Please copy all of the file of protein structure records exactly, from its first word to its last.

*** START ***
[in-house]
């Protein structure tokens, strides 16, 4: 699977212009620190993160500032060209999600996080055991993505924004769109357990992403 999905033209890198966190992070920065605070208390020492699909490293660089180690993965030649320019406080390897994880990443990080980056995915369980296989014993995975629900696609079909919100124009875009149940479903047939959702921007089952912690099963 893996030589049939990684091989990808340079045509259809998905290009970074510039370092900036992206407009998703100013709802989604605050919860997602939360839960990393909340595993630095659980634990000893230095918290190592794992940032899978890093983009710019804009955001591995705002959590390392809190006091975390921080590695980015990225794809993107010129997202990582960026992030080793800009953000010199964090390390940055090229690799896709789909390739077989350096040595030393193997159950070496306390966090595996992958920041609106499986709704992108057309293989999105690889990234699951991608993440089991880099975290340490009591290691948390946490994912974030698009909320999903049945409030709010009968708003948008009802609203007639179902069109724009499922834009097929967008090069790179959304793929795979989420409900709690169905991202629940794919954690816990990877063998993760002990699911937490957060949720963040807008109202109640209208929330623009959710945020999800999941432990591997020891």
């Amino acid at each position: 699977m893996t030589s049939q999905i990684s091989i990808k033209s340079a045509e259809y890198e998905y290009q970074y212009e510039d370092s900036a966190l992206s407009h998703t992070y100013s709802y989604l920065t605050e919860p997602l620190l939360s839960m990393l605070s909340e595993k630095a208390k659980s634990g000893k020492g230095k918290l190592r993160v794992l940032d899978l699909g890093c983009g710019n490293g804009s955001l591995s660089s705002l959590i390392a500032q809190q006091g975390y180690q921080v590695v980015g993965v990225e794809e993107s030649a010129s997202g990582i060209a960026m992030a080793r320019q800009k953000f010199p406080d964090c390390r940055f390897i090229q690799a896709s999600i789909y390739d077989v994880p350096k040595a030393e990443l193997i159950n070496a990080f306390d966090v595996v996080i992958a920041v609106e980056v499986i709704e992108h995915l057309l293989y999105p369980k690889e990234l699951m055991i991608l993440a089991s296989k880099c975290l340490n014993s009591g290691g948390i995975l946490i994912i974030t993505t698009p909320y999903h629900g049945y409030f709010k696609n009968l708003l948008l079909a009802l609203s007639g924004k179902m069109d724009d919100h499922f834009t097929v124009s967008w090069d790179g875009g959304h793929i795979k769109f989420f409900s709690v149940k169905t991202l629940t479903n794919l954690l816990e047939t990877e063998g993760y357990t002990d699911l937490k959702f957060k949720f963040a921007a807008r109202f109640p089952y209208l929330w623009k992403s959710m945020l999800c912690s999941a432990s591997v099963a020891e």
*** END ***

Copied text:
[in-house]
């Protein structure tokens, strides 16, 4: 699977212009620190993160500032060209999600996080055991993505924004769109357990992403 999905033209890198966190992070920065605070208390020492699909490293660089180690993965030649320019406080390897994880990443990080980056995915369980296989014993995975629900696609079909919100124009875009149940479903047939959702921007089952912690099963 893996030589049939990684091989990808340079045509259809998905290009970074510039370092900036992206407009998703100013709802989604605050919860997602939360839960990393909340595993630095659980634990000893230095918290190592794992940032899978890093983009710019804009955001591995705002959590390392809190006091975390921080590695980015990225794809993107010129997202990582960026992030080793800009953000010199964090390390940055090229690799896709789909390739077989350096040595030393193997159950070496306390966090595996992958920041609106499986709704992108057309293989999105690889990234699951991608993440089991880099975290340490009591290691948390946490994912974030698009909320999903049945409030709010009968708003948008009802609203007639179902069109724009499922834009097929967008090069790179959304793929795979989420409900709690169905991202629940794919954690816990990877063998993760002990699911937490957060949720963040807008109202109640209208929330623009959710945020999800999941432990591997020891």
């Amino acid at each position: 699977m893996t030589s049939q999905i990684s091989i990808k033209s340079a045509e259809y890198e998905y290009q970074y212009e510039d370092s900036a966190l992206s407009h998703t992070y100013s709802y989604l920065t605050e919860p997602l620190l939360s839960m990393l605070s909340e595993k630095a208390k659980s634990g000893k020492g230095k918290l190592r993160v794992l940032d899978l699909g890093c983009g710019n490293g804009s955001l591995s660089s705002l959590i390392a500032q809190q006091g975390y180690q921080v590695v980015g993965v990225e794809e993107s030649a010129s997202g990582i060209a960026m992030a080793r320019q800009k953000f010199p406080d964090c390390r940055f390897i090229q690799a896709s999600i789909y390739d077989v994880p350096k040595a030393e990443l193997i159950n070496a990080f306390d966090v595996v996080i992958a920041v609106e980056v499986i709704e992108h995915l057309l293989y999105p369980k690889e990234l699951m055991i991608l993440a089991s296989k880099c975290l340490n014993s009591g290691g948390i995975l946490i994912i974030t993505t698009p909320y999903h629900g049945y409030f709010k696609n009968l708003l948008l079909a009802l609203s007639g924004k179902m069109d724009d919100h499922f834009t097929v124009s967008w090069d790179g875009g959304h793929i795979k769109f989420f409900s709690v149940k169905t991202l629940t479903n794919l954690l816990e047939t990877e063998g993760y357990t002990d699911l937490k959702f957060k949720f963040a921007a807008r109202f109640p089952y209208l929330w623009k992403s959710m945020l999800c912690s999941a432990s591997v099963a020891e």